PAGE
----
Brownstone’s Past in Resin Counter

October 29, 2009

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Ever since we found old love letters and newspapers in a cubby hole during demolition, I’ve been meaning to incorporate them back into the house so they can remain part of the history. Well, four years later, the kitchenette resin counter top is finally (almost) finished!

The idea was to use the original letters and newspapers, but Emilia, an expert on various processes, thought it might be too thick and cumbersome under the sealant, so she recommended the photo transfer process. Nothing about this process is particularly green. The only thing reclaimed here is the history.

Here’s a step by step of what was done:

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1. Emilia suggested we use a masonite board (There’s a name for this. Emilia?). It’s lightweight and waterproof with a smooth surface. Unlike wonderboard, it remains intact when screwed down.

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2. Primed and painted.

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3. Print images on an inkjet or have copies made. It doesn’t matter if it’s toner or ink. One thing you should remember (which Emilia didn’t!) is that you need to print backwards if there is writing. The transfer is a mirror image.

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4. Apply painter’s medium to counter and back and front of photo. Enough so that it’s well covered, but don’t overdo it. I tried Mod Podge on another project and although it worked, I don’t think it transferred as well as the medium.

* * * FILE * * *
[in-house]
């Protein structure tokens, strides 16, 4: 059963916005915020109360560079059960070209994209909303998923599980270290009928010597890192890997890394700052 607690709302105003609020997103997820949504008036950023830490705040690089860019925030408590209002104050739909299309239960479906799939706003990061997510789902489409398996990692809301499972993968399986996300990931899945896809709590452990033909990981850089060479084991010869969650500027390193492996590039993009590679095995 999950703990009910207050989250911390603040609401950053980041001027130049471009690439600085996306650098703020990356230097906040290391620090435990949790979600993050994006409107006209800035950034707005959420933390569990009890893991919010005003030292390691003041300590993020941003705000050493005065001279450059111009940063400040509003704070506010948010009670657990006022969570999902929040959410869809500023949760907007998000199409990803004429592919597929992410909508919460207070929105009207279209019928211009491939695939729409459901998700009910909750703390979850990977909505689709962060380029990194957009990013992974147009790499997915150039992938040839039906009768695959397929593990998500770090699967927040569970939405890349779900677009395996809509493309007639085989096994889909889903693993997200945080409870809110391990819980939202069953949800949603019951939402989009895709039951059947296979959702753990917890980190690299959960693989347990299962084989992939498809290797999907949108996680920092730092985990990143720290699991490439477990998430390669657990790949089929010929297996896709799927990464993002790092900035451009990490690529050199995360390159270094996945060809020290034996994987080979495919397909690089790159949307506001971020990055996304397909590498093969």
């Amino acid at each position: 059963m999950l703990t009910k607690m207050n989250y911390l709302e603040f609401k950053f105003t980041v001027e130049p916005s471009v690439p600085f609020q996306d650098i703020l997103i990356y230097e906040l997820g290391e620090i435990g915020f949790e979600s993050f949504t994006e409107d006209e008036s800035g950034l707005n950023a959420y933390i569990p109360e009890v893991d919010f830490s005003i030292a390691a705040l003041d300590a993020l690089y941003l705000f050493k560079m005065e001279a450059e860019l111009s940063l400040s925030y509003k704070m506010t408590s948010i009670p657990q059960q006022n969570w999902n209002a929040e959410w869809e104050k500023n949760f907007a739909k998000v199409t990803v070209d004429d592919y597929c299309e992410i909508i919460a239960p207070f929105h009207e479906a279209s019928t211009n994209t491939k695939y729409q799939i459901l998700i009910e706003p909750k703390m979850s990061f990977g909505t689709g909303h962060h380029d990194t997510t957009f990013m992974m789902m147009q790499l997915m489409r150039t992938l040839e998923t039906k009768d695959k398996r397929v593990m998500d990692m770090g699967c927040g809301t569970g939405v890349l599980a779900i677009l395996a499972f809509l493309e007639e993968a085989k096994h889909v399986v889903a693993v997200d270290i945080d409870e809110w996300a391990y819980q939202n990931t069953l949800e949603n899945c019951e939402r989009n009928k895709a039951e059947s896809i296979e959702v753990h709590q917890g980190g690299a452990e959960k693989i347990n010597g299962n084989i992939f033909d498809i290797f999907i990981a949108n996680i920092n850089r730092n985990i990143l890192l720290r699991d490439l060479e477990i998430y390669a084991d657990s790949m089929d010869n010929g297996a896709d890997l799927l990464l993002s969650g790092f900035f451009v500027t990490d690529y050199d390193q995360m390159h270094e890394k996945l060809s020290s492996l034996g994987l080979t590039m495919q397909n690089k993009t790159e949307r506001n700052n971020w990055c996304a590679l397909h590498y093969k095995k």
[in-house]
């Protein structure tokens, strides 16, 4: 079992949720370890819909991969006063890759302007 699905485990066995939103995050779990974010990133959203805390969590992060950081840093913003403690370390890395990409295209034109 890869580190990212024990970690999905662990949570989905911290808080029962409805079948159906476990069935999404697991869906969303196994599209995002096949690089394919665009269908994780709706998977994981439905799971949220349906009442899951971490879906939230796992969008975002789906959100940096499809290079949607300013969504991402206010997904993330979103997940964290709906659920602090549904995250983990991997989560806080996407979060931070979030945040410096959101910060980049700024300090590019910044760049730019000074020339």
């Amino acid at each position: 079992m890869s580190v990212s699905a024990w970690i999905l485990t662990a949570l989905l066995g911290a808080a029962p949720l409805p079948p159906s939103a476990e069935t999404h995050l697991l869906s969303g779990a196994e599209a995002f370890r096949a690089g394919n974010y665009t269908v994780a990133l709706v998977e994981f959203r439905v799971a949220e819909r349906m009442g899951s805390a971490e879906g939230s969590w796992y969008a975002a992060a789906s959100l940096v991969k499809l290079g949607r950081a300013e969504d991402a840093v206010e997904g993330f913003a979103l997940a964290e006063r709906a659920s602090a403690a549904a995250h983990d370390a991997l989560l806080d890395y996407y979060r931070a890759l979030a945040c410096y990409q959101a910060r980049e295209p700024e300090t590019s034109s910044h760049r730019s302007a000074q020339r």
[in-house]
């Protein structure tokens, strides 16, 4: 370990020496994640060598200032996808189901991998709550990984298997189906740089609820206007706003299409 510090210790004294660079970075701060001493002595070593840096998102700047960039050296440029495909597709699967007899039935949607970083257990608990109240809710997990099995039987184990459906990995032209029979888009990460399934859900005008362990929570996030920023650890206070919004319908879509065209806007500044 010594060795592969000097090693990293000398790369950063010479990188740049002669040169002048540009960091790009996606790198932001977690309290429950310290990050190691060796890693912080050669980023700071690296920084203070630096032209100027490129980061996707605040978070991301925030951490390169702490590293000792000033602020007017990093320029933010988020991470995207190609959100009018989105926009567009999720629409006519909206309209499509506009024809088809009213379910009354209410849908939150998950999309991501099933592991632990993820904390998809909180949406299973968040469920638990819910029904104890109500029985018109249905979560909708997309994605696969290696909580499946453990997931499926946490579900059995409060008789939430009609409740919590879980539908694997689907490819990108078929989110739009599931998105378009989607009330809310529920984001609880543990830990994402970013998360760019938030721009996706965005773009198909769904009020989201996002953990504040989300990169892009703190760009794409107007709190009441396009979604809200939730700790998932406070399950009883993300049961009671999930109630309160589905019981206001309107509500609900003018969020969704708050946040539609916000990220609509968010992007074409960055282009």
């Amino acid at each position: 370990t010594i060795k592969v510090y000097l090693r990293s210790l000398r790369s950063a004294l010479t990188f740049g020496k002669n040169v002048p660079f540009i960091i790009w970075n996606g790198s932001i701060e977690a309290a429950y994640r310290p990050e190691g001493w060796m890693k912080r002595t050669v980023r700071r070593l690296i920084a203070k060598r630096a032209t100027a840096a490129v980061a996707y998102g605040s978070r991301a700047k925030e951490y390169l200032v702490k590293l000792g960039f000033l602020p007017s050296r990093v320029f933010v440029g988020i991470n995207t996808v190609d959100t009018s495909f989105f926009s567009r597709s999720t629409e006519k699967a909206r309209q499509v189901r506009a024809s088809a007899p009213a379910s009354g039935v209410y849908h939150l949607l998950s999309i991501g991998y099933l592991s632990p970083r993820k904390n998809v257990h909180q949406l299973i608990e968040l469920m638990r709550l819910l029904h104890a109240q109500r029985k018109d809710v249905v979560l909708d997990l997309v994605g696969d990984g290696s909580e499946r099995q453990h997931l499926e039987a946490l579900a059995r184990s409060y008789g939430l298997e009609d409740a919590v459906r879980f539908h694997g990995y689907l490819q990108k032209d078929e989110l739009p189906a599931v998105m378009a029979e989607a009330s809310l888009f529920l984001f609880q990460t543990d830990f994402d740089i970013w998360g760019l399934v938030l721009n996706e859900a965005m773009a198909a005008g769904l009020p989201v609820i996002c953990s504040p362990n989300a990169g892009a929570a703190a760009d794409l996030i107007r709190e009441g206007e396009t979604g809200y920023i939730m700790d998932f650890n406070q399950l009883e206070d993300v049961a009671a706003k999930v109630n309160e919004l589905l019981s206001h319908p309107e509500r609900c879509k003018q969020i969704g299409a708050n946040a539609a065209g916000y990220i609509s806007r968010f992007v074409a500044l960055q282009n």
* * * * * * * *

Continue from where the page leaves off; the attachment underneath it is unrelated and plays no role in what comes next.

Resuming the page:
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5. Use a scraper tool to spread the medium around once you place it face down on the countertop. Leave it for a about a minute.

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6. Test a corner first to make sure it transferred. It doesn’t all peel off perfectly at once. There will be paper residue. Take a damp sponge or better still, your fingertip, and rub the spare paper away until smooth. Not too rough or you’ll take the image away!

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7. Optional: We glazed it with a metallic bronze to give it an aged look.

8. Let dry overnight before applying resin.

9 and beyond. About the resin, it’s a 2 part solution. You just have to make sure to mix it really well. Keep mixing if it’s taking a while to apply. You can pour it or brush it on. Make sure it’s thick enough. I ended up doing 2 coats. To deal with air bubbles, use a heat gun for a few seconds. It will take a few days for the resin to properly dry, so make sure you stay out of that room so as not to kick up dust or anything.

And that’s it. Our resin is so smooth. It looks like buttah!

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